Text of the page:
Seattle should bring back public bathrooms
Does your city suffer from chronic defecation and public urination? Do your neighbors suffer from a crick in the neck after frequently and carefully examining the ground walking the streets of Seattle? Try public bathrooms.
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The situation in Seattle goes beyond the classic battle with large birds or negligent dog owners. People relieving themselves on sidewalks or in parks is commonplace. Riders have avoided the bus stop I often use for this stinky reason. The King County Council recently had to convene a special panel just to discuss how bad the environment around the courthouse has become. A big part of that is people are defecating and urinating in the streets around the building.
A sign was erected last summer at Seattle’s Seven Hills Park to remind people that pooping in the park is not allowed. Another sign — featuring a person — was posted at the Howell Collective P-Patch garden in the park after concerns were raised about human waste contaminating the soil, according to an official with the Seattle Department of Neighborhoods.
A reddit feed about the sign is a chronicle of Seattleites’ experience with the issue.
The official said that the city realizes the sign was inappropriate and has removed it. The sign was appropriate. It was sad, but appropriate. The sign is not the problem, rather, Seattle’s lack of public bathrooms is.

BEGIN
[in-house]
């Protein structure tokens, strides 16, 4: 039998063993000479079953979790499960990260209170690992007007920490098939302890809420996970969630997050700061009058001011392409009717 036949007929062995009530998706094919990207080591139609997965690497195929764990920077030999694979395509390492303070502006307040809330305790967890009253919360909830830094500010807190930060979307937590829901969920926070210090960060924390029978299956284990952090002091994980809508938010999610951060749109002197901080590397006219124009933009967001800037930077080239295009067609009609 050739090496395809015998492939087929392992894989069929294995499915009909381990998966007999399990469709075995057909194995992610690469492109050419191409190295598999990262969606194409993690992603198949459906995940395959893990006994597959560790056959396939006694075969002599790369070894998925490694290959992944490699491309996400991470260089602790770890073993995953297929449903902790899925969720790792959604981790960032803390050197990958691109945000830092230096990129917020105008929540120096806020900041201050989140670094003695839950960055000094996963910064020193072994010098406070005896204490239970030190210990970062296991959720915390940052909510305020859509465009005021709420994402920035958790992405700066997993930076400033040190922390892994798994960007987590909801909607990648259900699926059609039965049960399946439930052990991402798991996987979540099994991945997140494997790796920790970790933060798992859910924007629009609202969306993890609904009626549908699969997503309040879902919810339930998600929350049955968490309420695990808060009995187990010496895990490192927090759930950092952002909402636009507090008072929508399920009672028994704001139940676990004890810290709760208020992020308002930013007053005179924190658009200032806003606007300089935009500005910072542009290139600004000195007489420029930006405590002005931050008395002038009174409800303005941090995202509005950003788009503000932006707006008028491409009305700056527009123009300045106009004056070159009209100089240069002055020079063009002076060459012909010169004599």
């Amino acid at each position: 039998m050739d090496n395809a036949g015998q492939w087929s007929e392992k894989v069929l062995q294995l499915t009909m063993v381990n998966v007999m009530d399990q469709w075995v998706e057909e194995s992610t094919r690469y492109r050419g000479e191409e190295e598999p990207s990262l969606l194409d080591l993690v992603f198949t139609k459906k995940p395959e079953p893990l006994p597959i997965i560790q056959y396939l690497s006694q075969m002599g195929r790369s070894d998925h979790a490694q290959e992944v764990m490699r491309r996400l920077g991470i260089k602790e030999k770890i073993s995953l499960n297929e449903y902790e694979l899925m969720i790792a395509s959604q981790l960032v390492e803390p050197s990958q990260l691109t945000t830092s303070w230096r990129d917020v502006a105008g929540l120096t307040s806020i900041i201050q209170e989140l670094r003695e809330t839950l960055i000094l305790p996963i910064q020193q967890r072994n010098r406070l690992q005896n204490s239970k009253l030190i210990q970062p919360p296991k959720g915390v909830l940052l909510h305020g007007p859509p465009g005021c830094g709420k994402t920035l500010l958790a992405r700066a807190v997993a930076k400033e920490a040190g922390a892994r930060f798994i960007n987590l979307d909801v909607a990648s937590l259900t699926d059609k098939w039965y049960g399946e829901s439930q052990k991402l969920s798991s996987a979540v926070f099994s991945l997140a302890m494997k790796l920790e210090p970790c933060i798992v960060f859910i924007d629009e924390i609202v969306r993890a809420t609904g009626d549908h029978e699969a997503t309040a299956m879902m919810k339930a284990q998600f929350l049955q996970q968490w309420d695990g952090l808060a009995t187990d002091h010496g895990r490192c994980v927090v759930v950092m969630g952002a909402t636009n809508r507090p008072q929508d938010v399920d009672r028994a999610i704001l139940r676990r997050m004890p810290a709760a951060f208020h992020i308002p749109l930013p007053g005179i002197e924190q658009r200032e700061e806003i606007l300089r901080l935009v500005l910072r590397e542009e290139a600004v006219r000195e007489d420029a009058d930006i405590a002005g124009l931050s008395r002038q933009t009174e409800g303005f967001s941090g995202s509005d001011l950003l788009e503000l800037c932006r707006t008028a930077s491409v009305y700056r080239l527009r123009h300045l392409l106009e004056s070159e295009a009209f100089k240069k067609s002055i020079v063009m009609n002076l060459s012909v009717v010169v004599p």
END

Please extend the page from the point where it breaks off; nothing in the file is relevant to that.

Solution: Public bathrooms
The city tried this idea once before. It spent $5 million on five self-cleaning pod-style public bathrooms. But they were shut down after complaints over the pods being used for drug use and even prostitution. The five units were sold to a man for $12,500 plus moving costs. He turned around and resold three of them for more.
I hate to be the guy that says, “But in Europe they do this!” In Europe they actually do this better. Public bathrooms are not just pods placed and forgotten. Many are tended to by a public employee. Some stalls cost money to use; a matter of coins.
Seattle should revisit the public bathrooms idea, and do it right this time. Assign personnel at the bathrooms to ward off illegal behavior and keep them clean. Don’t just set them and forget them. Public bathrooms are not just a means of diverting the public nuisance. Residents and tourists have bladders, too.
Warning: Public bathrooms may cause potential taxes, reshuffling of city resources, and complaints over nanny governments.
Despite the side effects, we know the alternative. Seattle is living it at the cost of our noses, our necks, and even our garden soil.